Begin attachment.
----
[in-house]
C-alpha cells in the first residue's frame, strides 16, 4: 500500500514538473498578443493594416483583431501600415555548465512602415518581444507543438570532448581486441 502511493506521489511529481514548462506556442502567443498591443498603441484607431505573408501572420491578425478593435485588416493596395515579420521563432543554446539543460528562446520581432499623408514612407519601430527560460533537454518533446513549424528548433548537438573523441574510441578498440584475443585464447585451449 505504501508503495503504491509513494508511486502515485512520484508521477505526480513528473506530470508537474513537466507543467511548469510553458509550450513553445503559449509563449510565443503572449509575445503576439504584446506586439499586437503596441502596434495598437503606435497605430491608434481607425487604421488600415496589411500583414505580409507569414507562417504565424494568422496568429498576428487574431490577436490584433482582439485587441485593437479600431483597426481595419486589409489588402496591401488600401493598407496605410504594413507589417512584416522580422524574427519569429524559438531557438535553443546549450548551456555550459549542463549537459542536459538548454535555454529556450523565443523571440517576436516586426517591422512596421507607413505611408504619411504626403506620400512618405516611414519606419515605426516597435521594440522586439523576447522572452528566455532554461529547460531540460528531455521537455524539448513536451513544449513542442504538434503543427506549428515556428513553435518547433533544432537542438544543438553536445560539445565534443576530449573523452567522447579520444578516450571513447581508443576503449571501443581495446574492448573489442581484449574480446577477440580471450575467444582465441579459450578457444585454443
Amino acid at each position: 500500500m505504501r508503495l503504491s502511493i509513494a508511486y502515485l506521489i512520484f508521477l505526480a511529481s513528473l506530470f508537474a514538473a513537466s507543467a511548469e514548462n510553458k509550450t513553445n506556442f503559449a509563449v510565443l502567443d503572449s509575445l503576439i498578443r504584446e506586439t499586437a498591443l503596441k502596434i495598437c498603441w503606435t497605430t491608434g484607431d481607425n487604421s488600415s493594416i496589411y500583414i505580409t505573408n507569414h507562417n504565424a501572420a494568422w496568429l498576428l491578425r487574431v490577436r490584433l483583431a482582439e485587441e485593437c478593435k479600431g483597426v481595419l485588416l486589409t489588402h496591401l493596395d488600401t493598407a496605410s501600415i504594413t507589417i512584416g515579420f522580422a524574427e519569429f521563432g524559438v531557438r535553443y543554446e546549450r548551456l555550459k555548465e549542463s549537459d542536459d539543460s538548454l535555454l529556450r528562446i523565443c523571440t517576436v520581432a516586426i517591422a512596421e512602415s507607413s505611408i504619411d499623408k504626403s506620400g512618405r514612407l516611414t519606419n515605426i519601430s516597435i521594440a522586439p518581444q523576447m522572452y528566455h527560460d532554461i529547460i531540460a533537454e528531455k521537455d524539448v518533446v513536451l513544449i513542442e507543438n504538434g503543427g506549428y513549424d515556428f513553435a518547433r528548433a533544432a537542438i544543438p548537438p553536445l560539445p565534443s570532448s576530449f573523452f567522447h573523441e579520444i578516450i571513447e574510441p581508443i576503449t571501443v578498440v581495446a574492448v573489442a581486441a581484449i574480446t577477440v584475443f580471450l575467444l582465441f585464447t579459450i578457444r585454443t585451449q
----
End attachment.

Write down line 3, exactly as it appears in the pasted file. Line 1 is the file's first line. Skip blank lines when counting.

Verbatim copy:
Amino acid at each position: 500500500m505504501r508503495l503504491s502511493i509513494a508511486y502515485l506521489i512520484f508521477l505526480a511529481s513528473l506530470f508537474a514538473a513537466s507543467a511548469e514548462n510553458k509550450t513553445n506556442f503559449a509563449v510565443l502567443d503572449s509575445l503576439i498578443r504584446e506586439t499586437a498591443l503596441k502596434i495598437c498603441w503606435t497605430t491608434g484607431d481607425n487604421s488600415s493594416i496589411y500583414i505580409t505573408n507569414h507562417n504565424a501572420a494568422w496568429l498576428l491578425r487574431v490577436r490584433l483583431a482582439e485587441e485593437c478593435k479600431g483597426v481595419l485588416l486589409t489588402h496591401l493596395d488600401t493598407a496605410s501600415i504594413t507589417i512584416g515579420f522580422a524574427e519569429f521563432g524559438v531557438r535553443y543554446e546549450r548551456l555550459k555548465e549542463s549537459d542536459d539543460s538548454l535555454l529556450r528562446i523565443c523571440t517576436v520581432a516586426i517591422a512596421e512602415s507607413s505611408i504619411d499623408k504626403s506620400g512618405r514612407l516611414t519606419n515605426i519601430s516597435i521594440a522586439p518581444q523576447m522572452y528566455h527560460d532554461i529547460i531540460a533537454e528531455k521537455d524539448v518533446v513536451l513544449i513542442e507543438n504538434g503543427g506549428y513549424d515556428f513553435a518547433r528548433a533544432a537542438i544543438p548537438p553536445l560539445p565534443s570532448s576530449f573523452f567522447h573523441e579520444i578516450i571513447e574510441p581508443i576503449t571501443v578498440v581495446a574492448v573489442a581486441a581484449i574480446t577477440v584475443f580471450l575467444l582465441f585464447t579459450i578457444r585454443t585451449q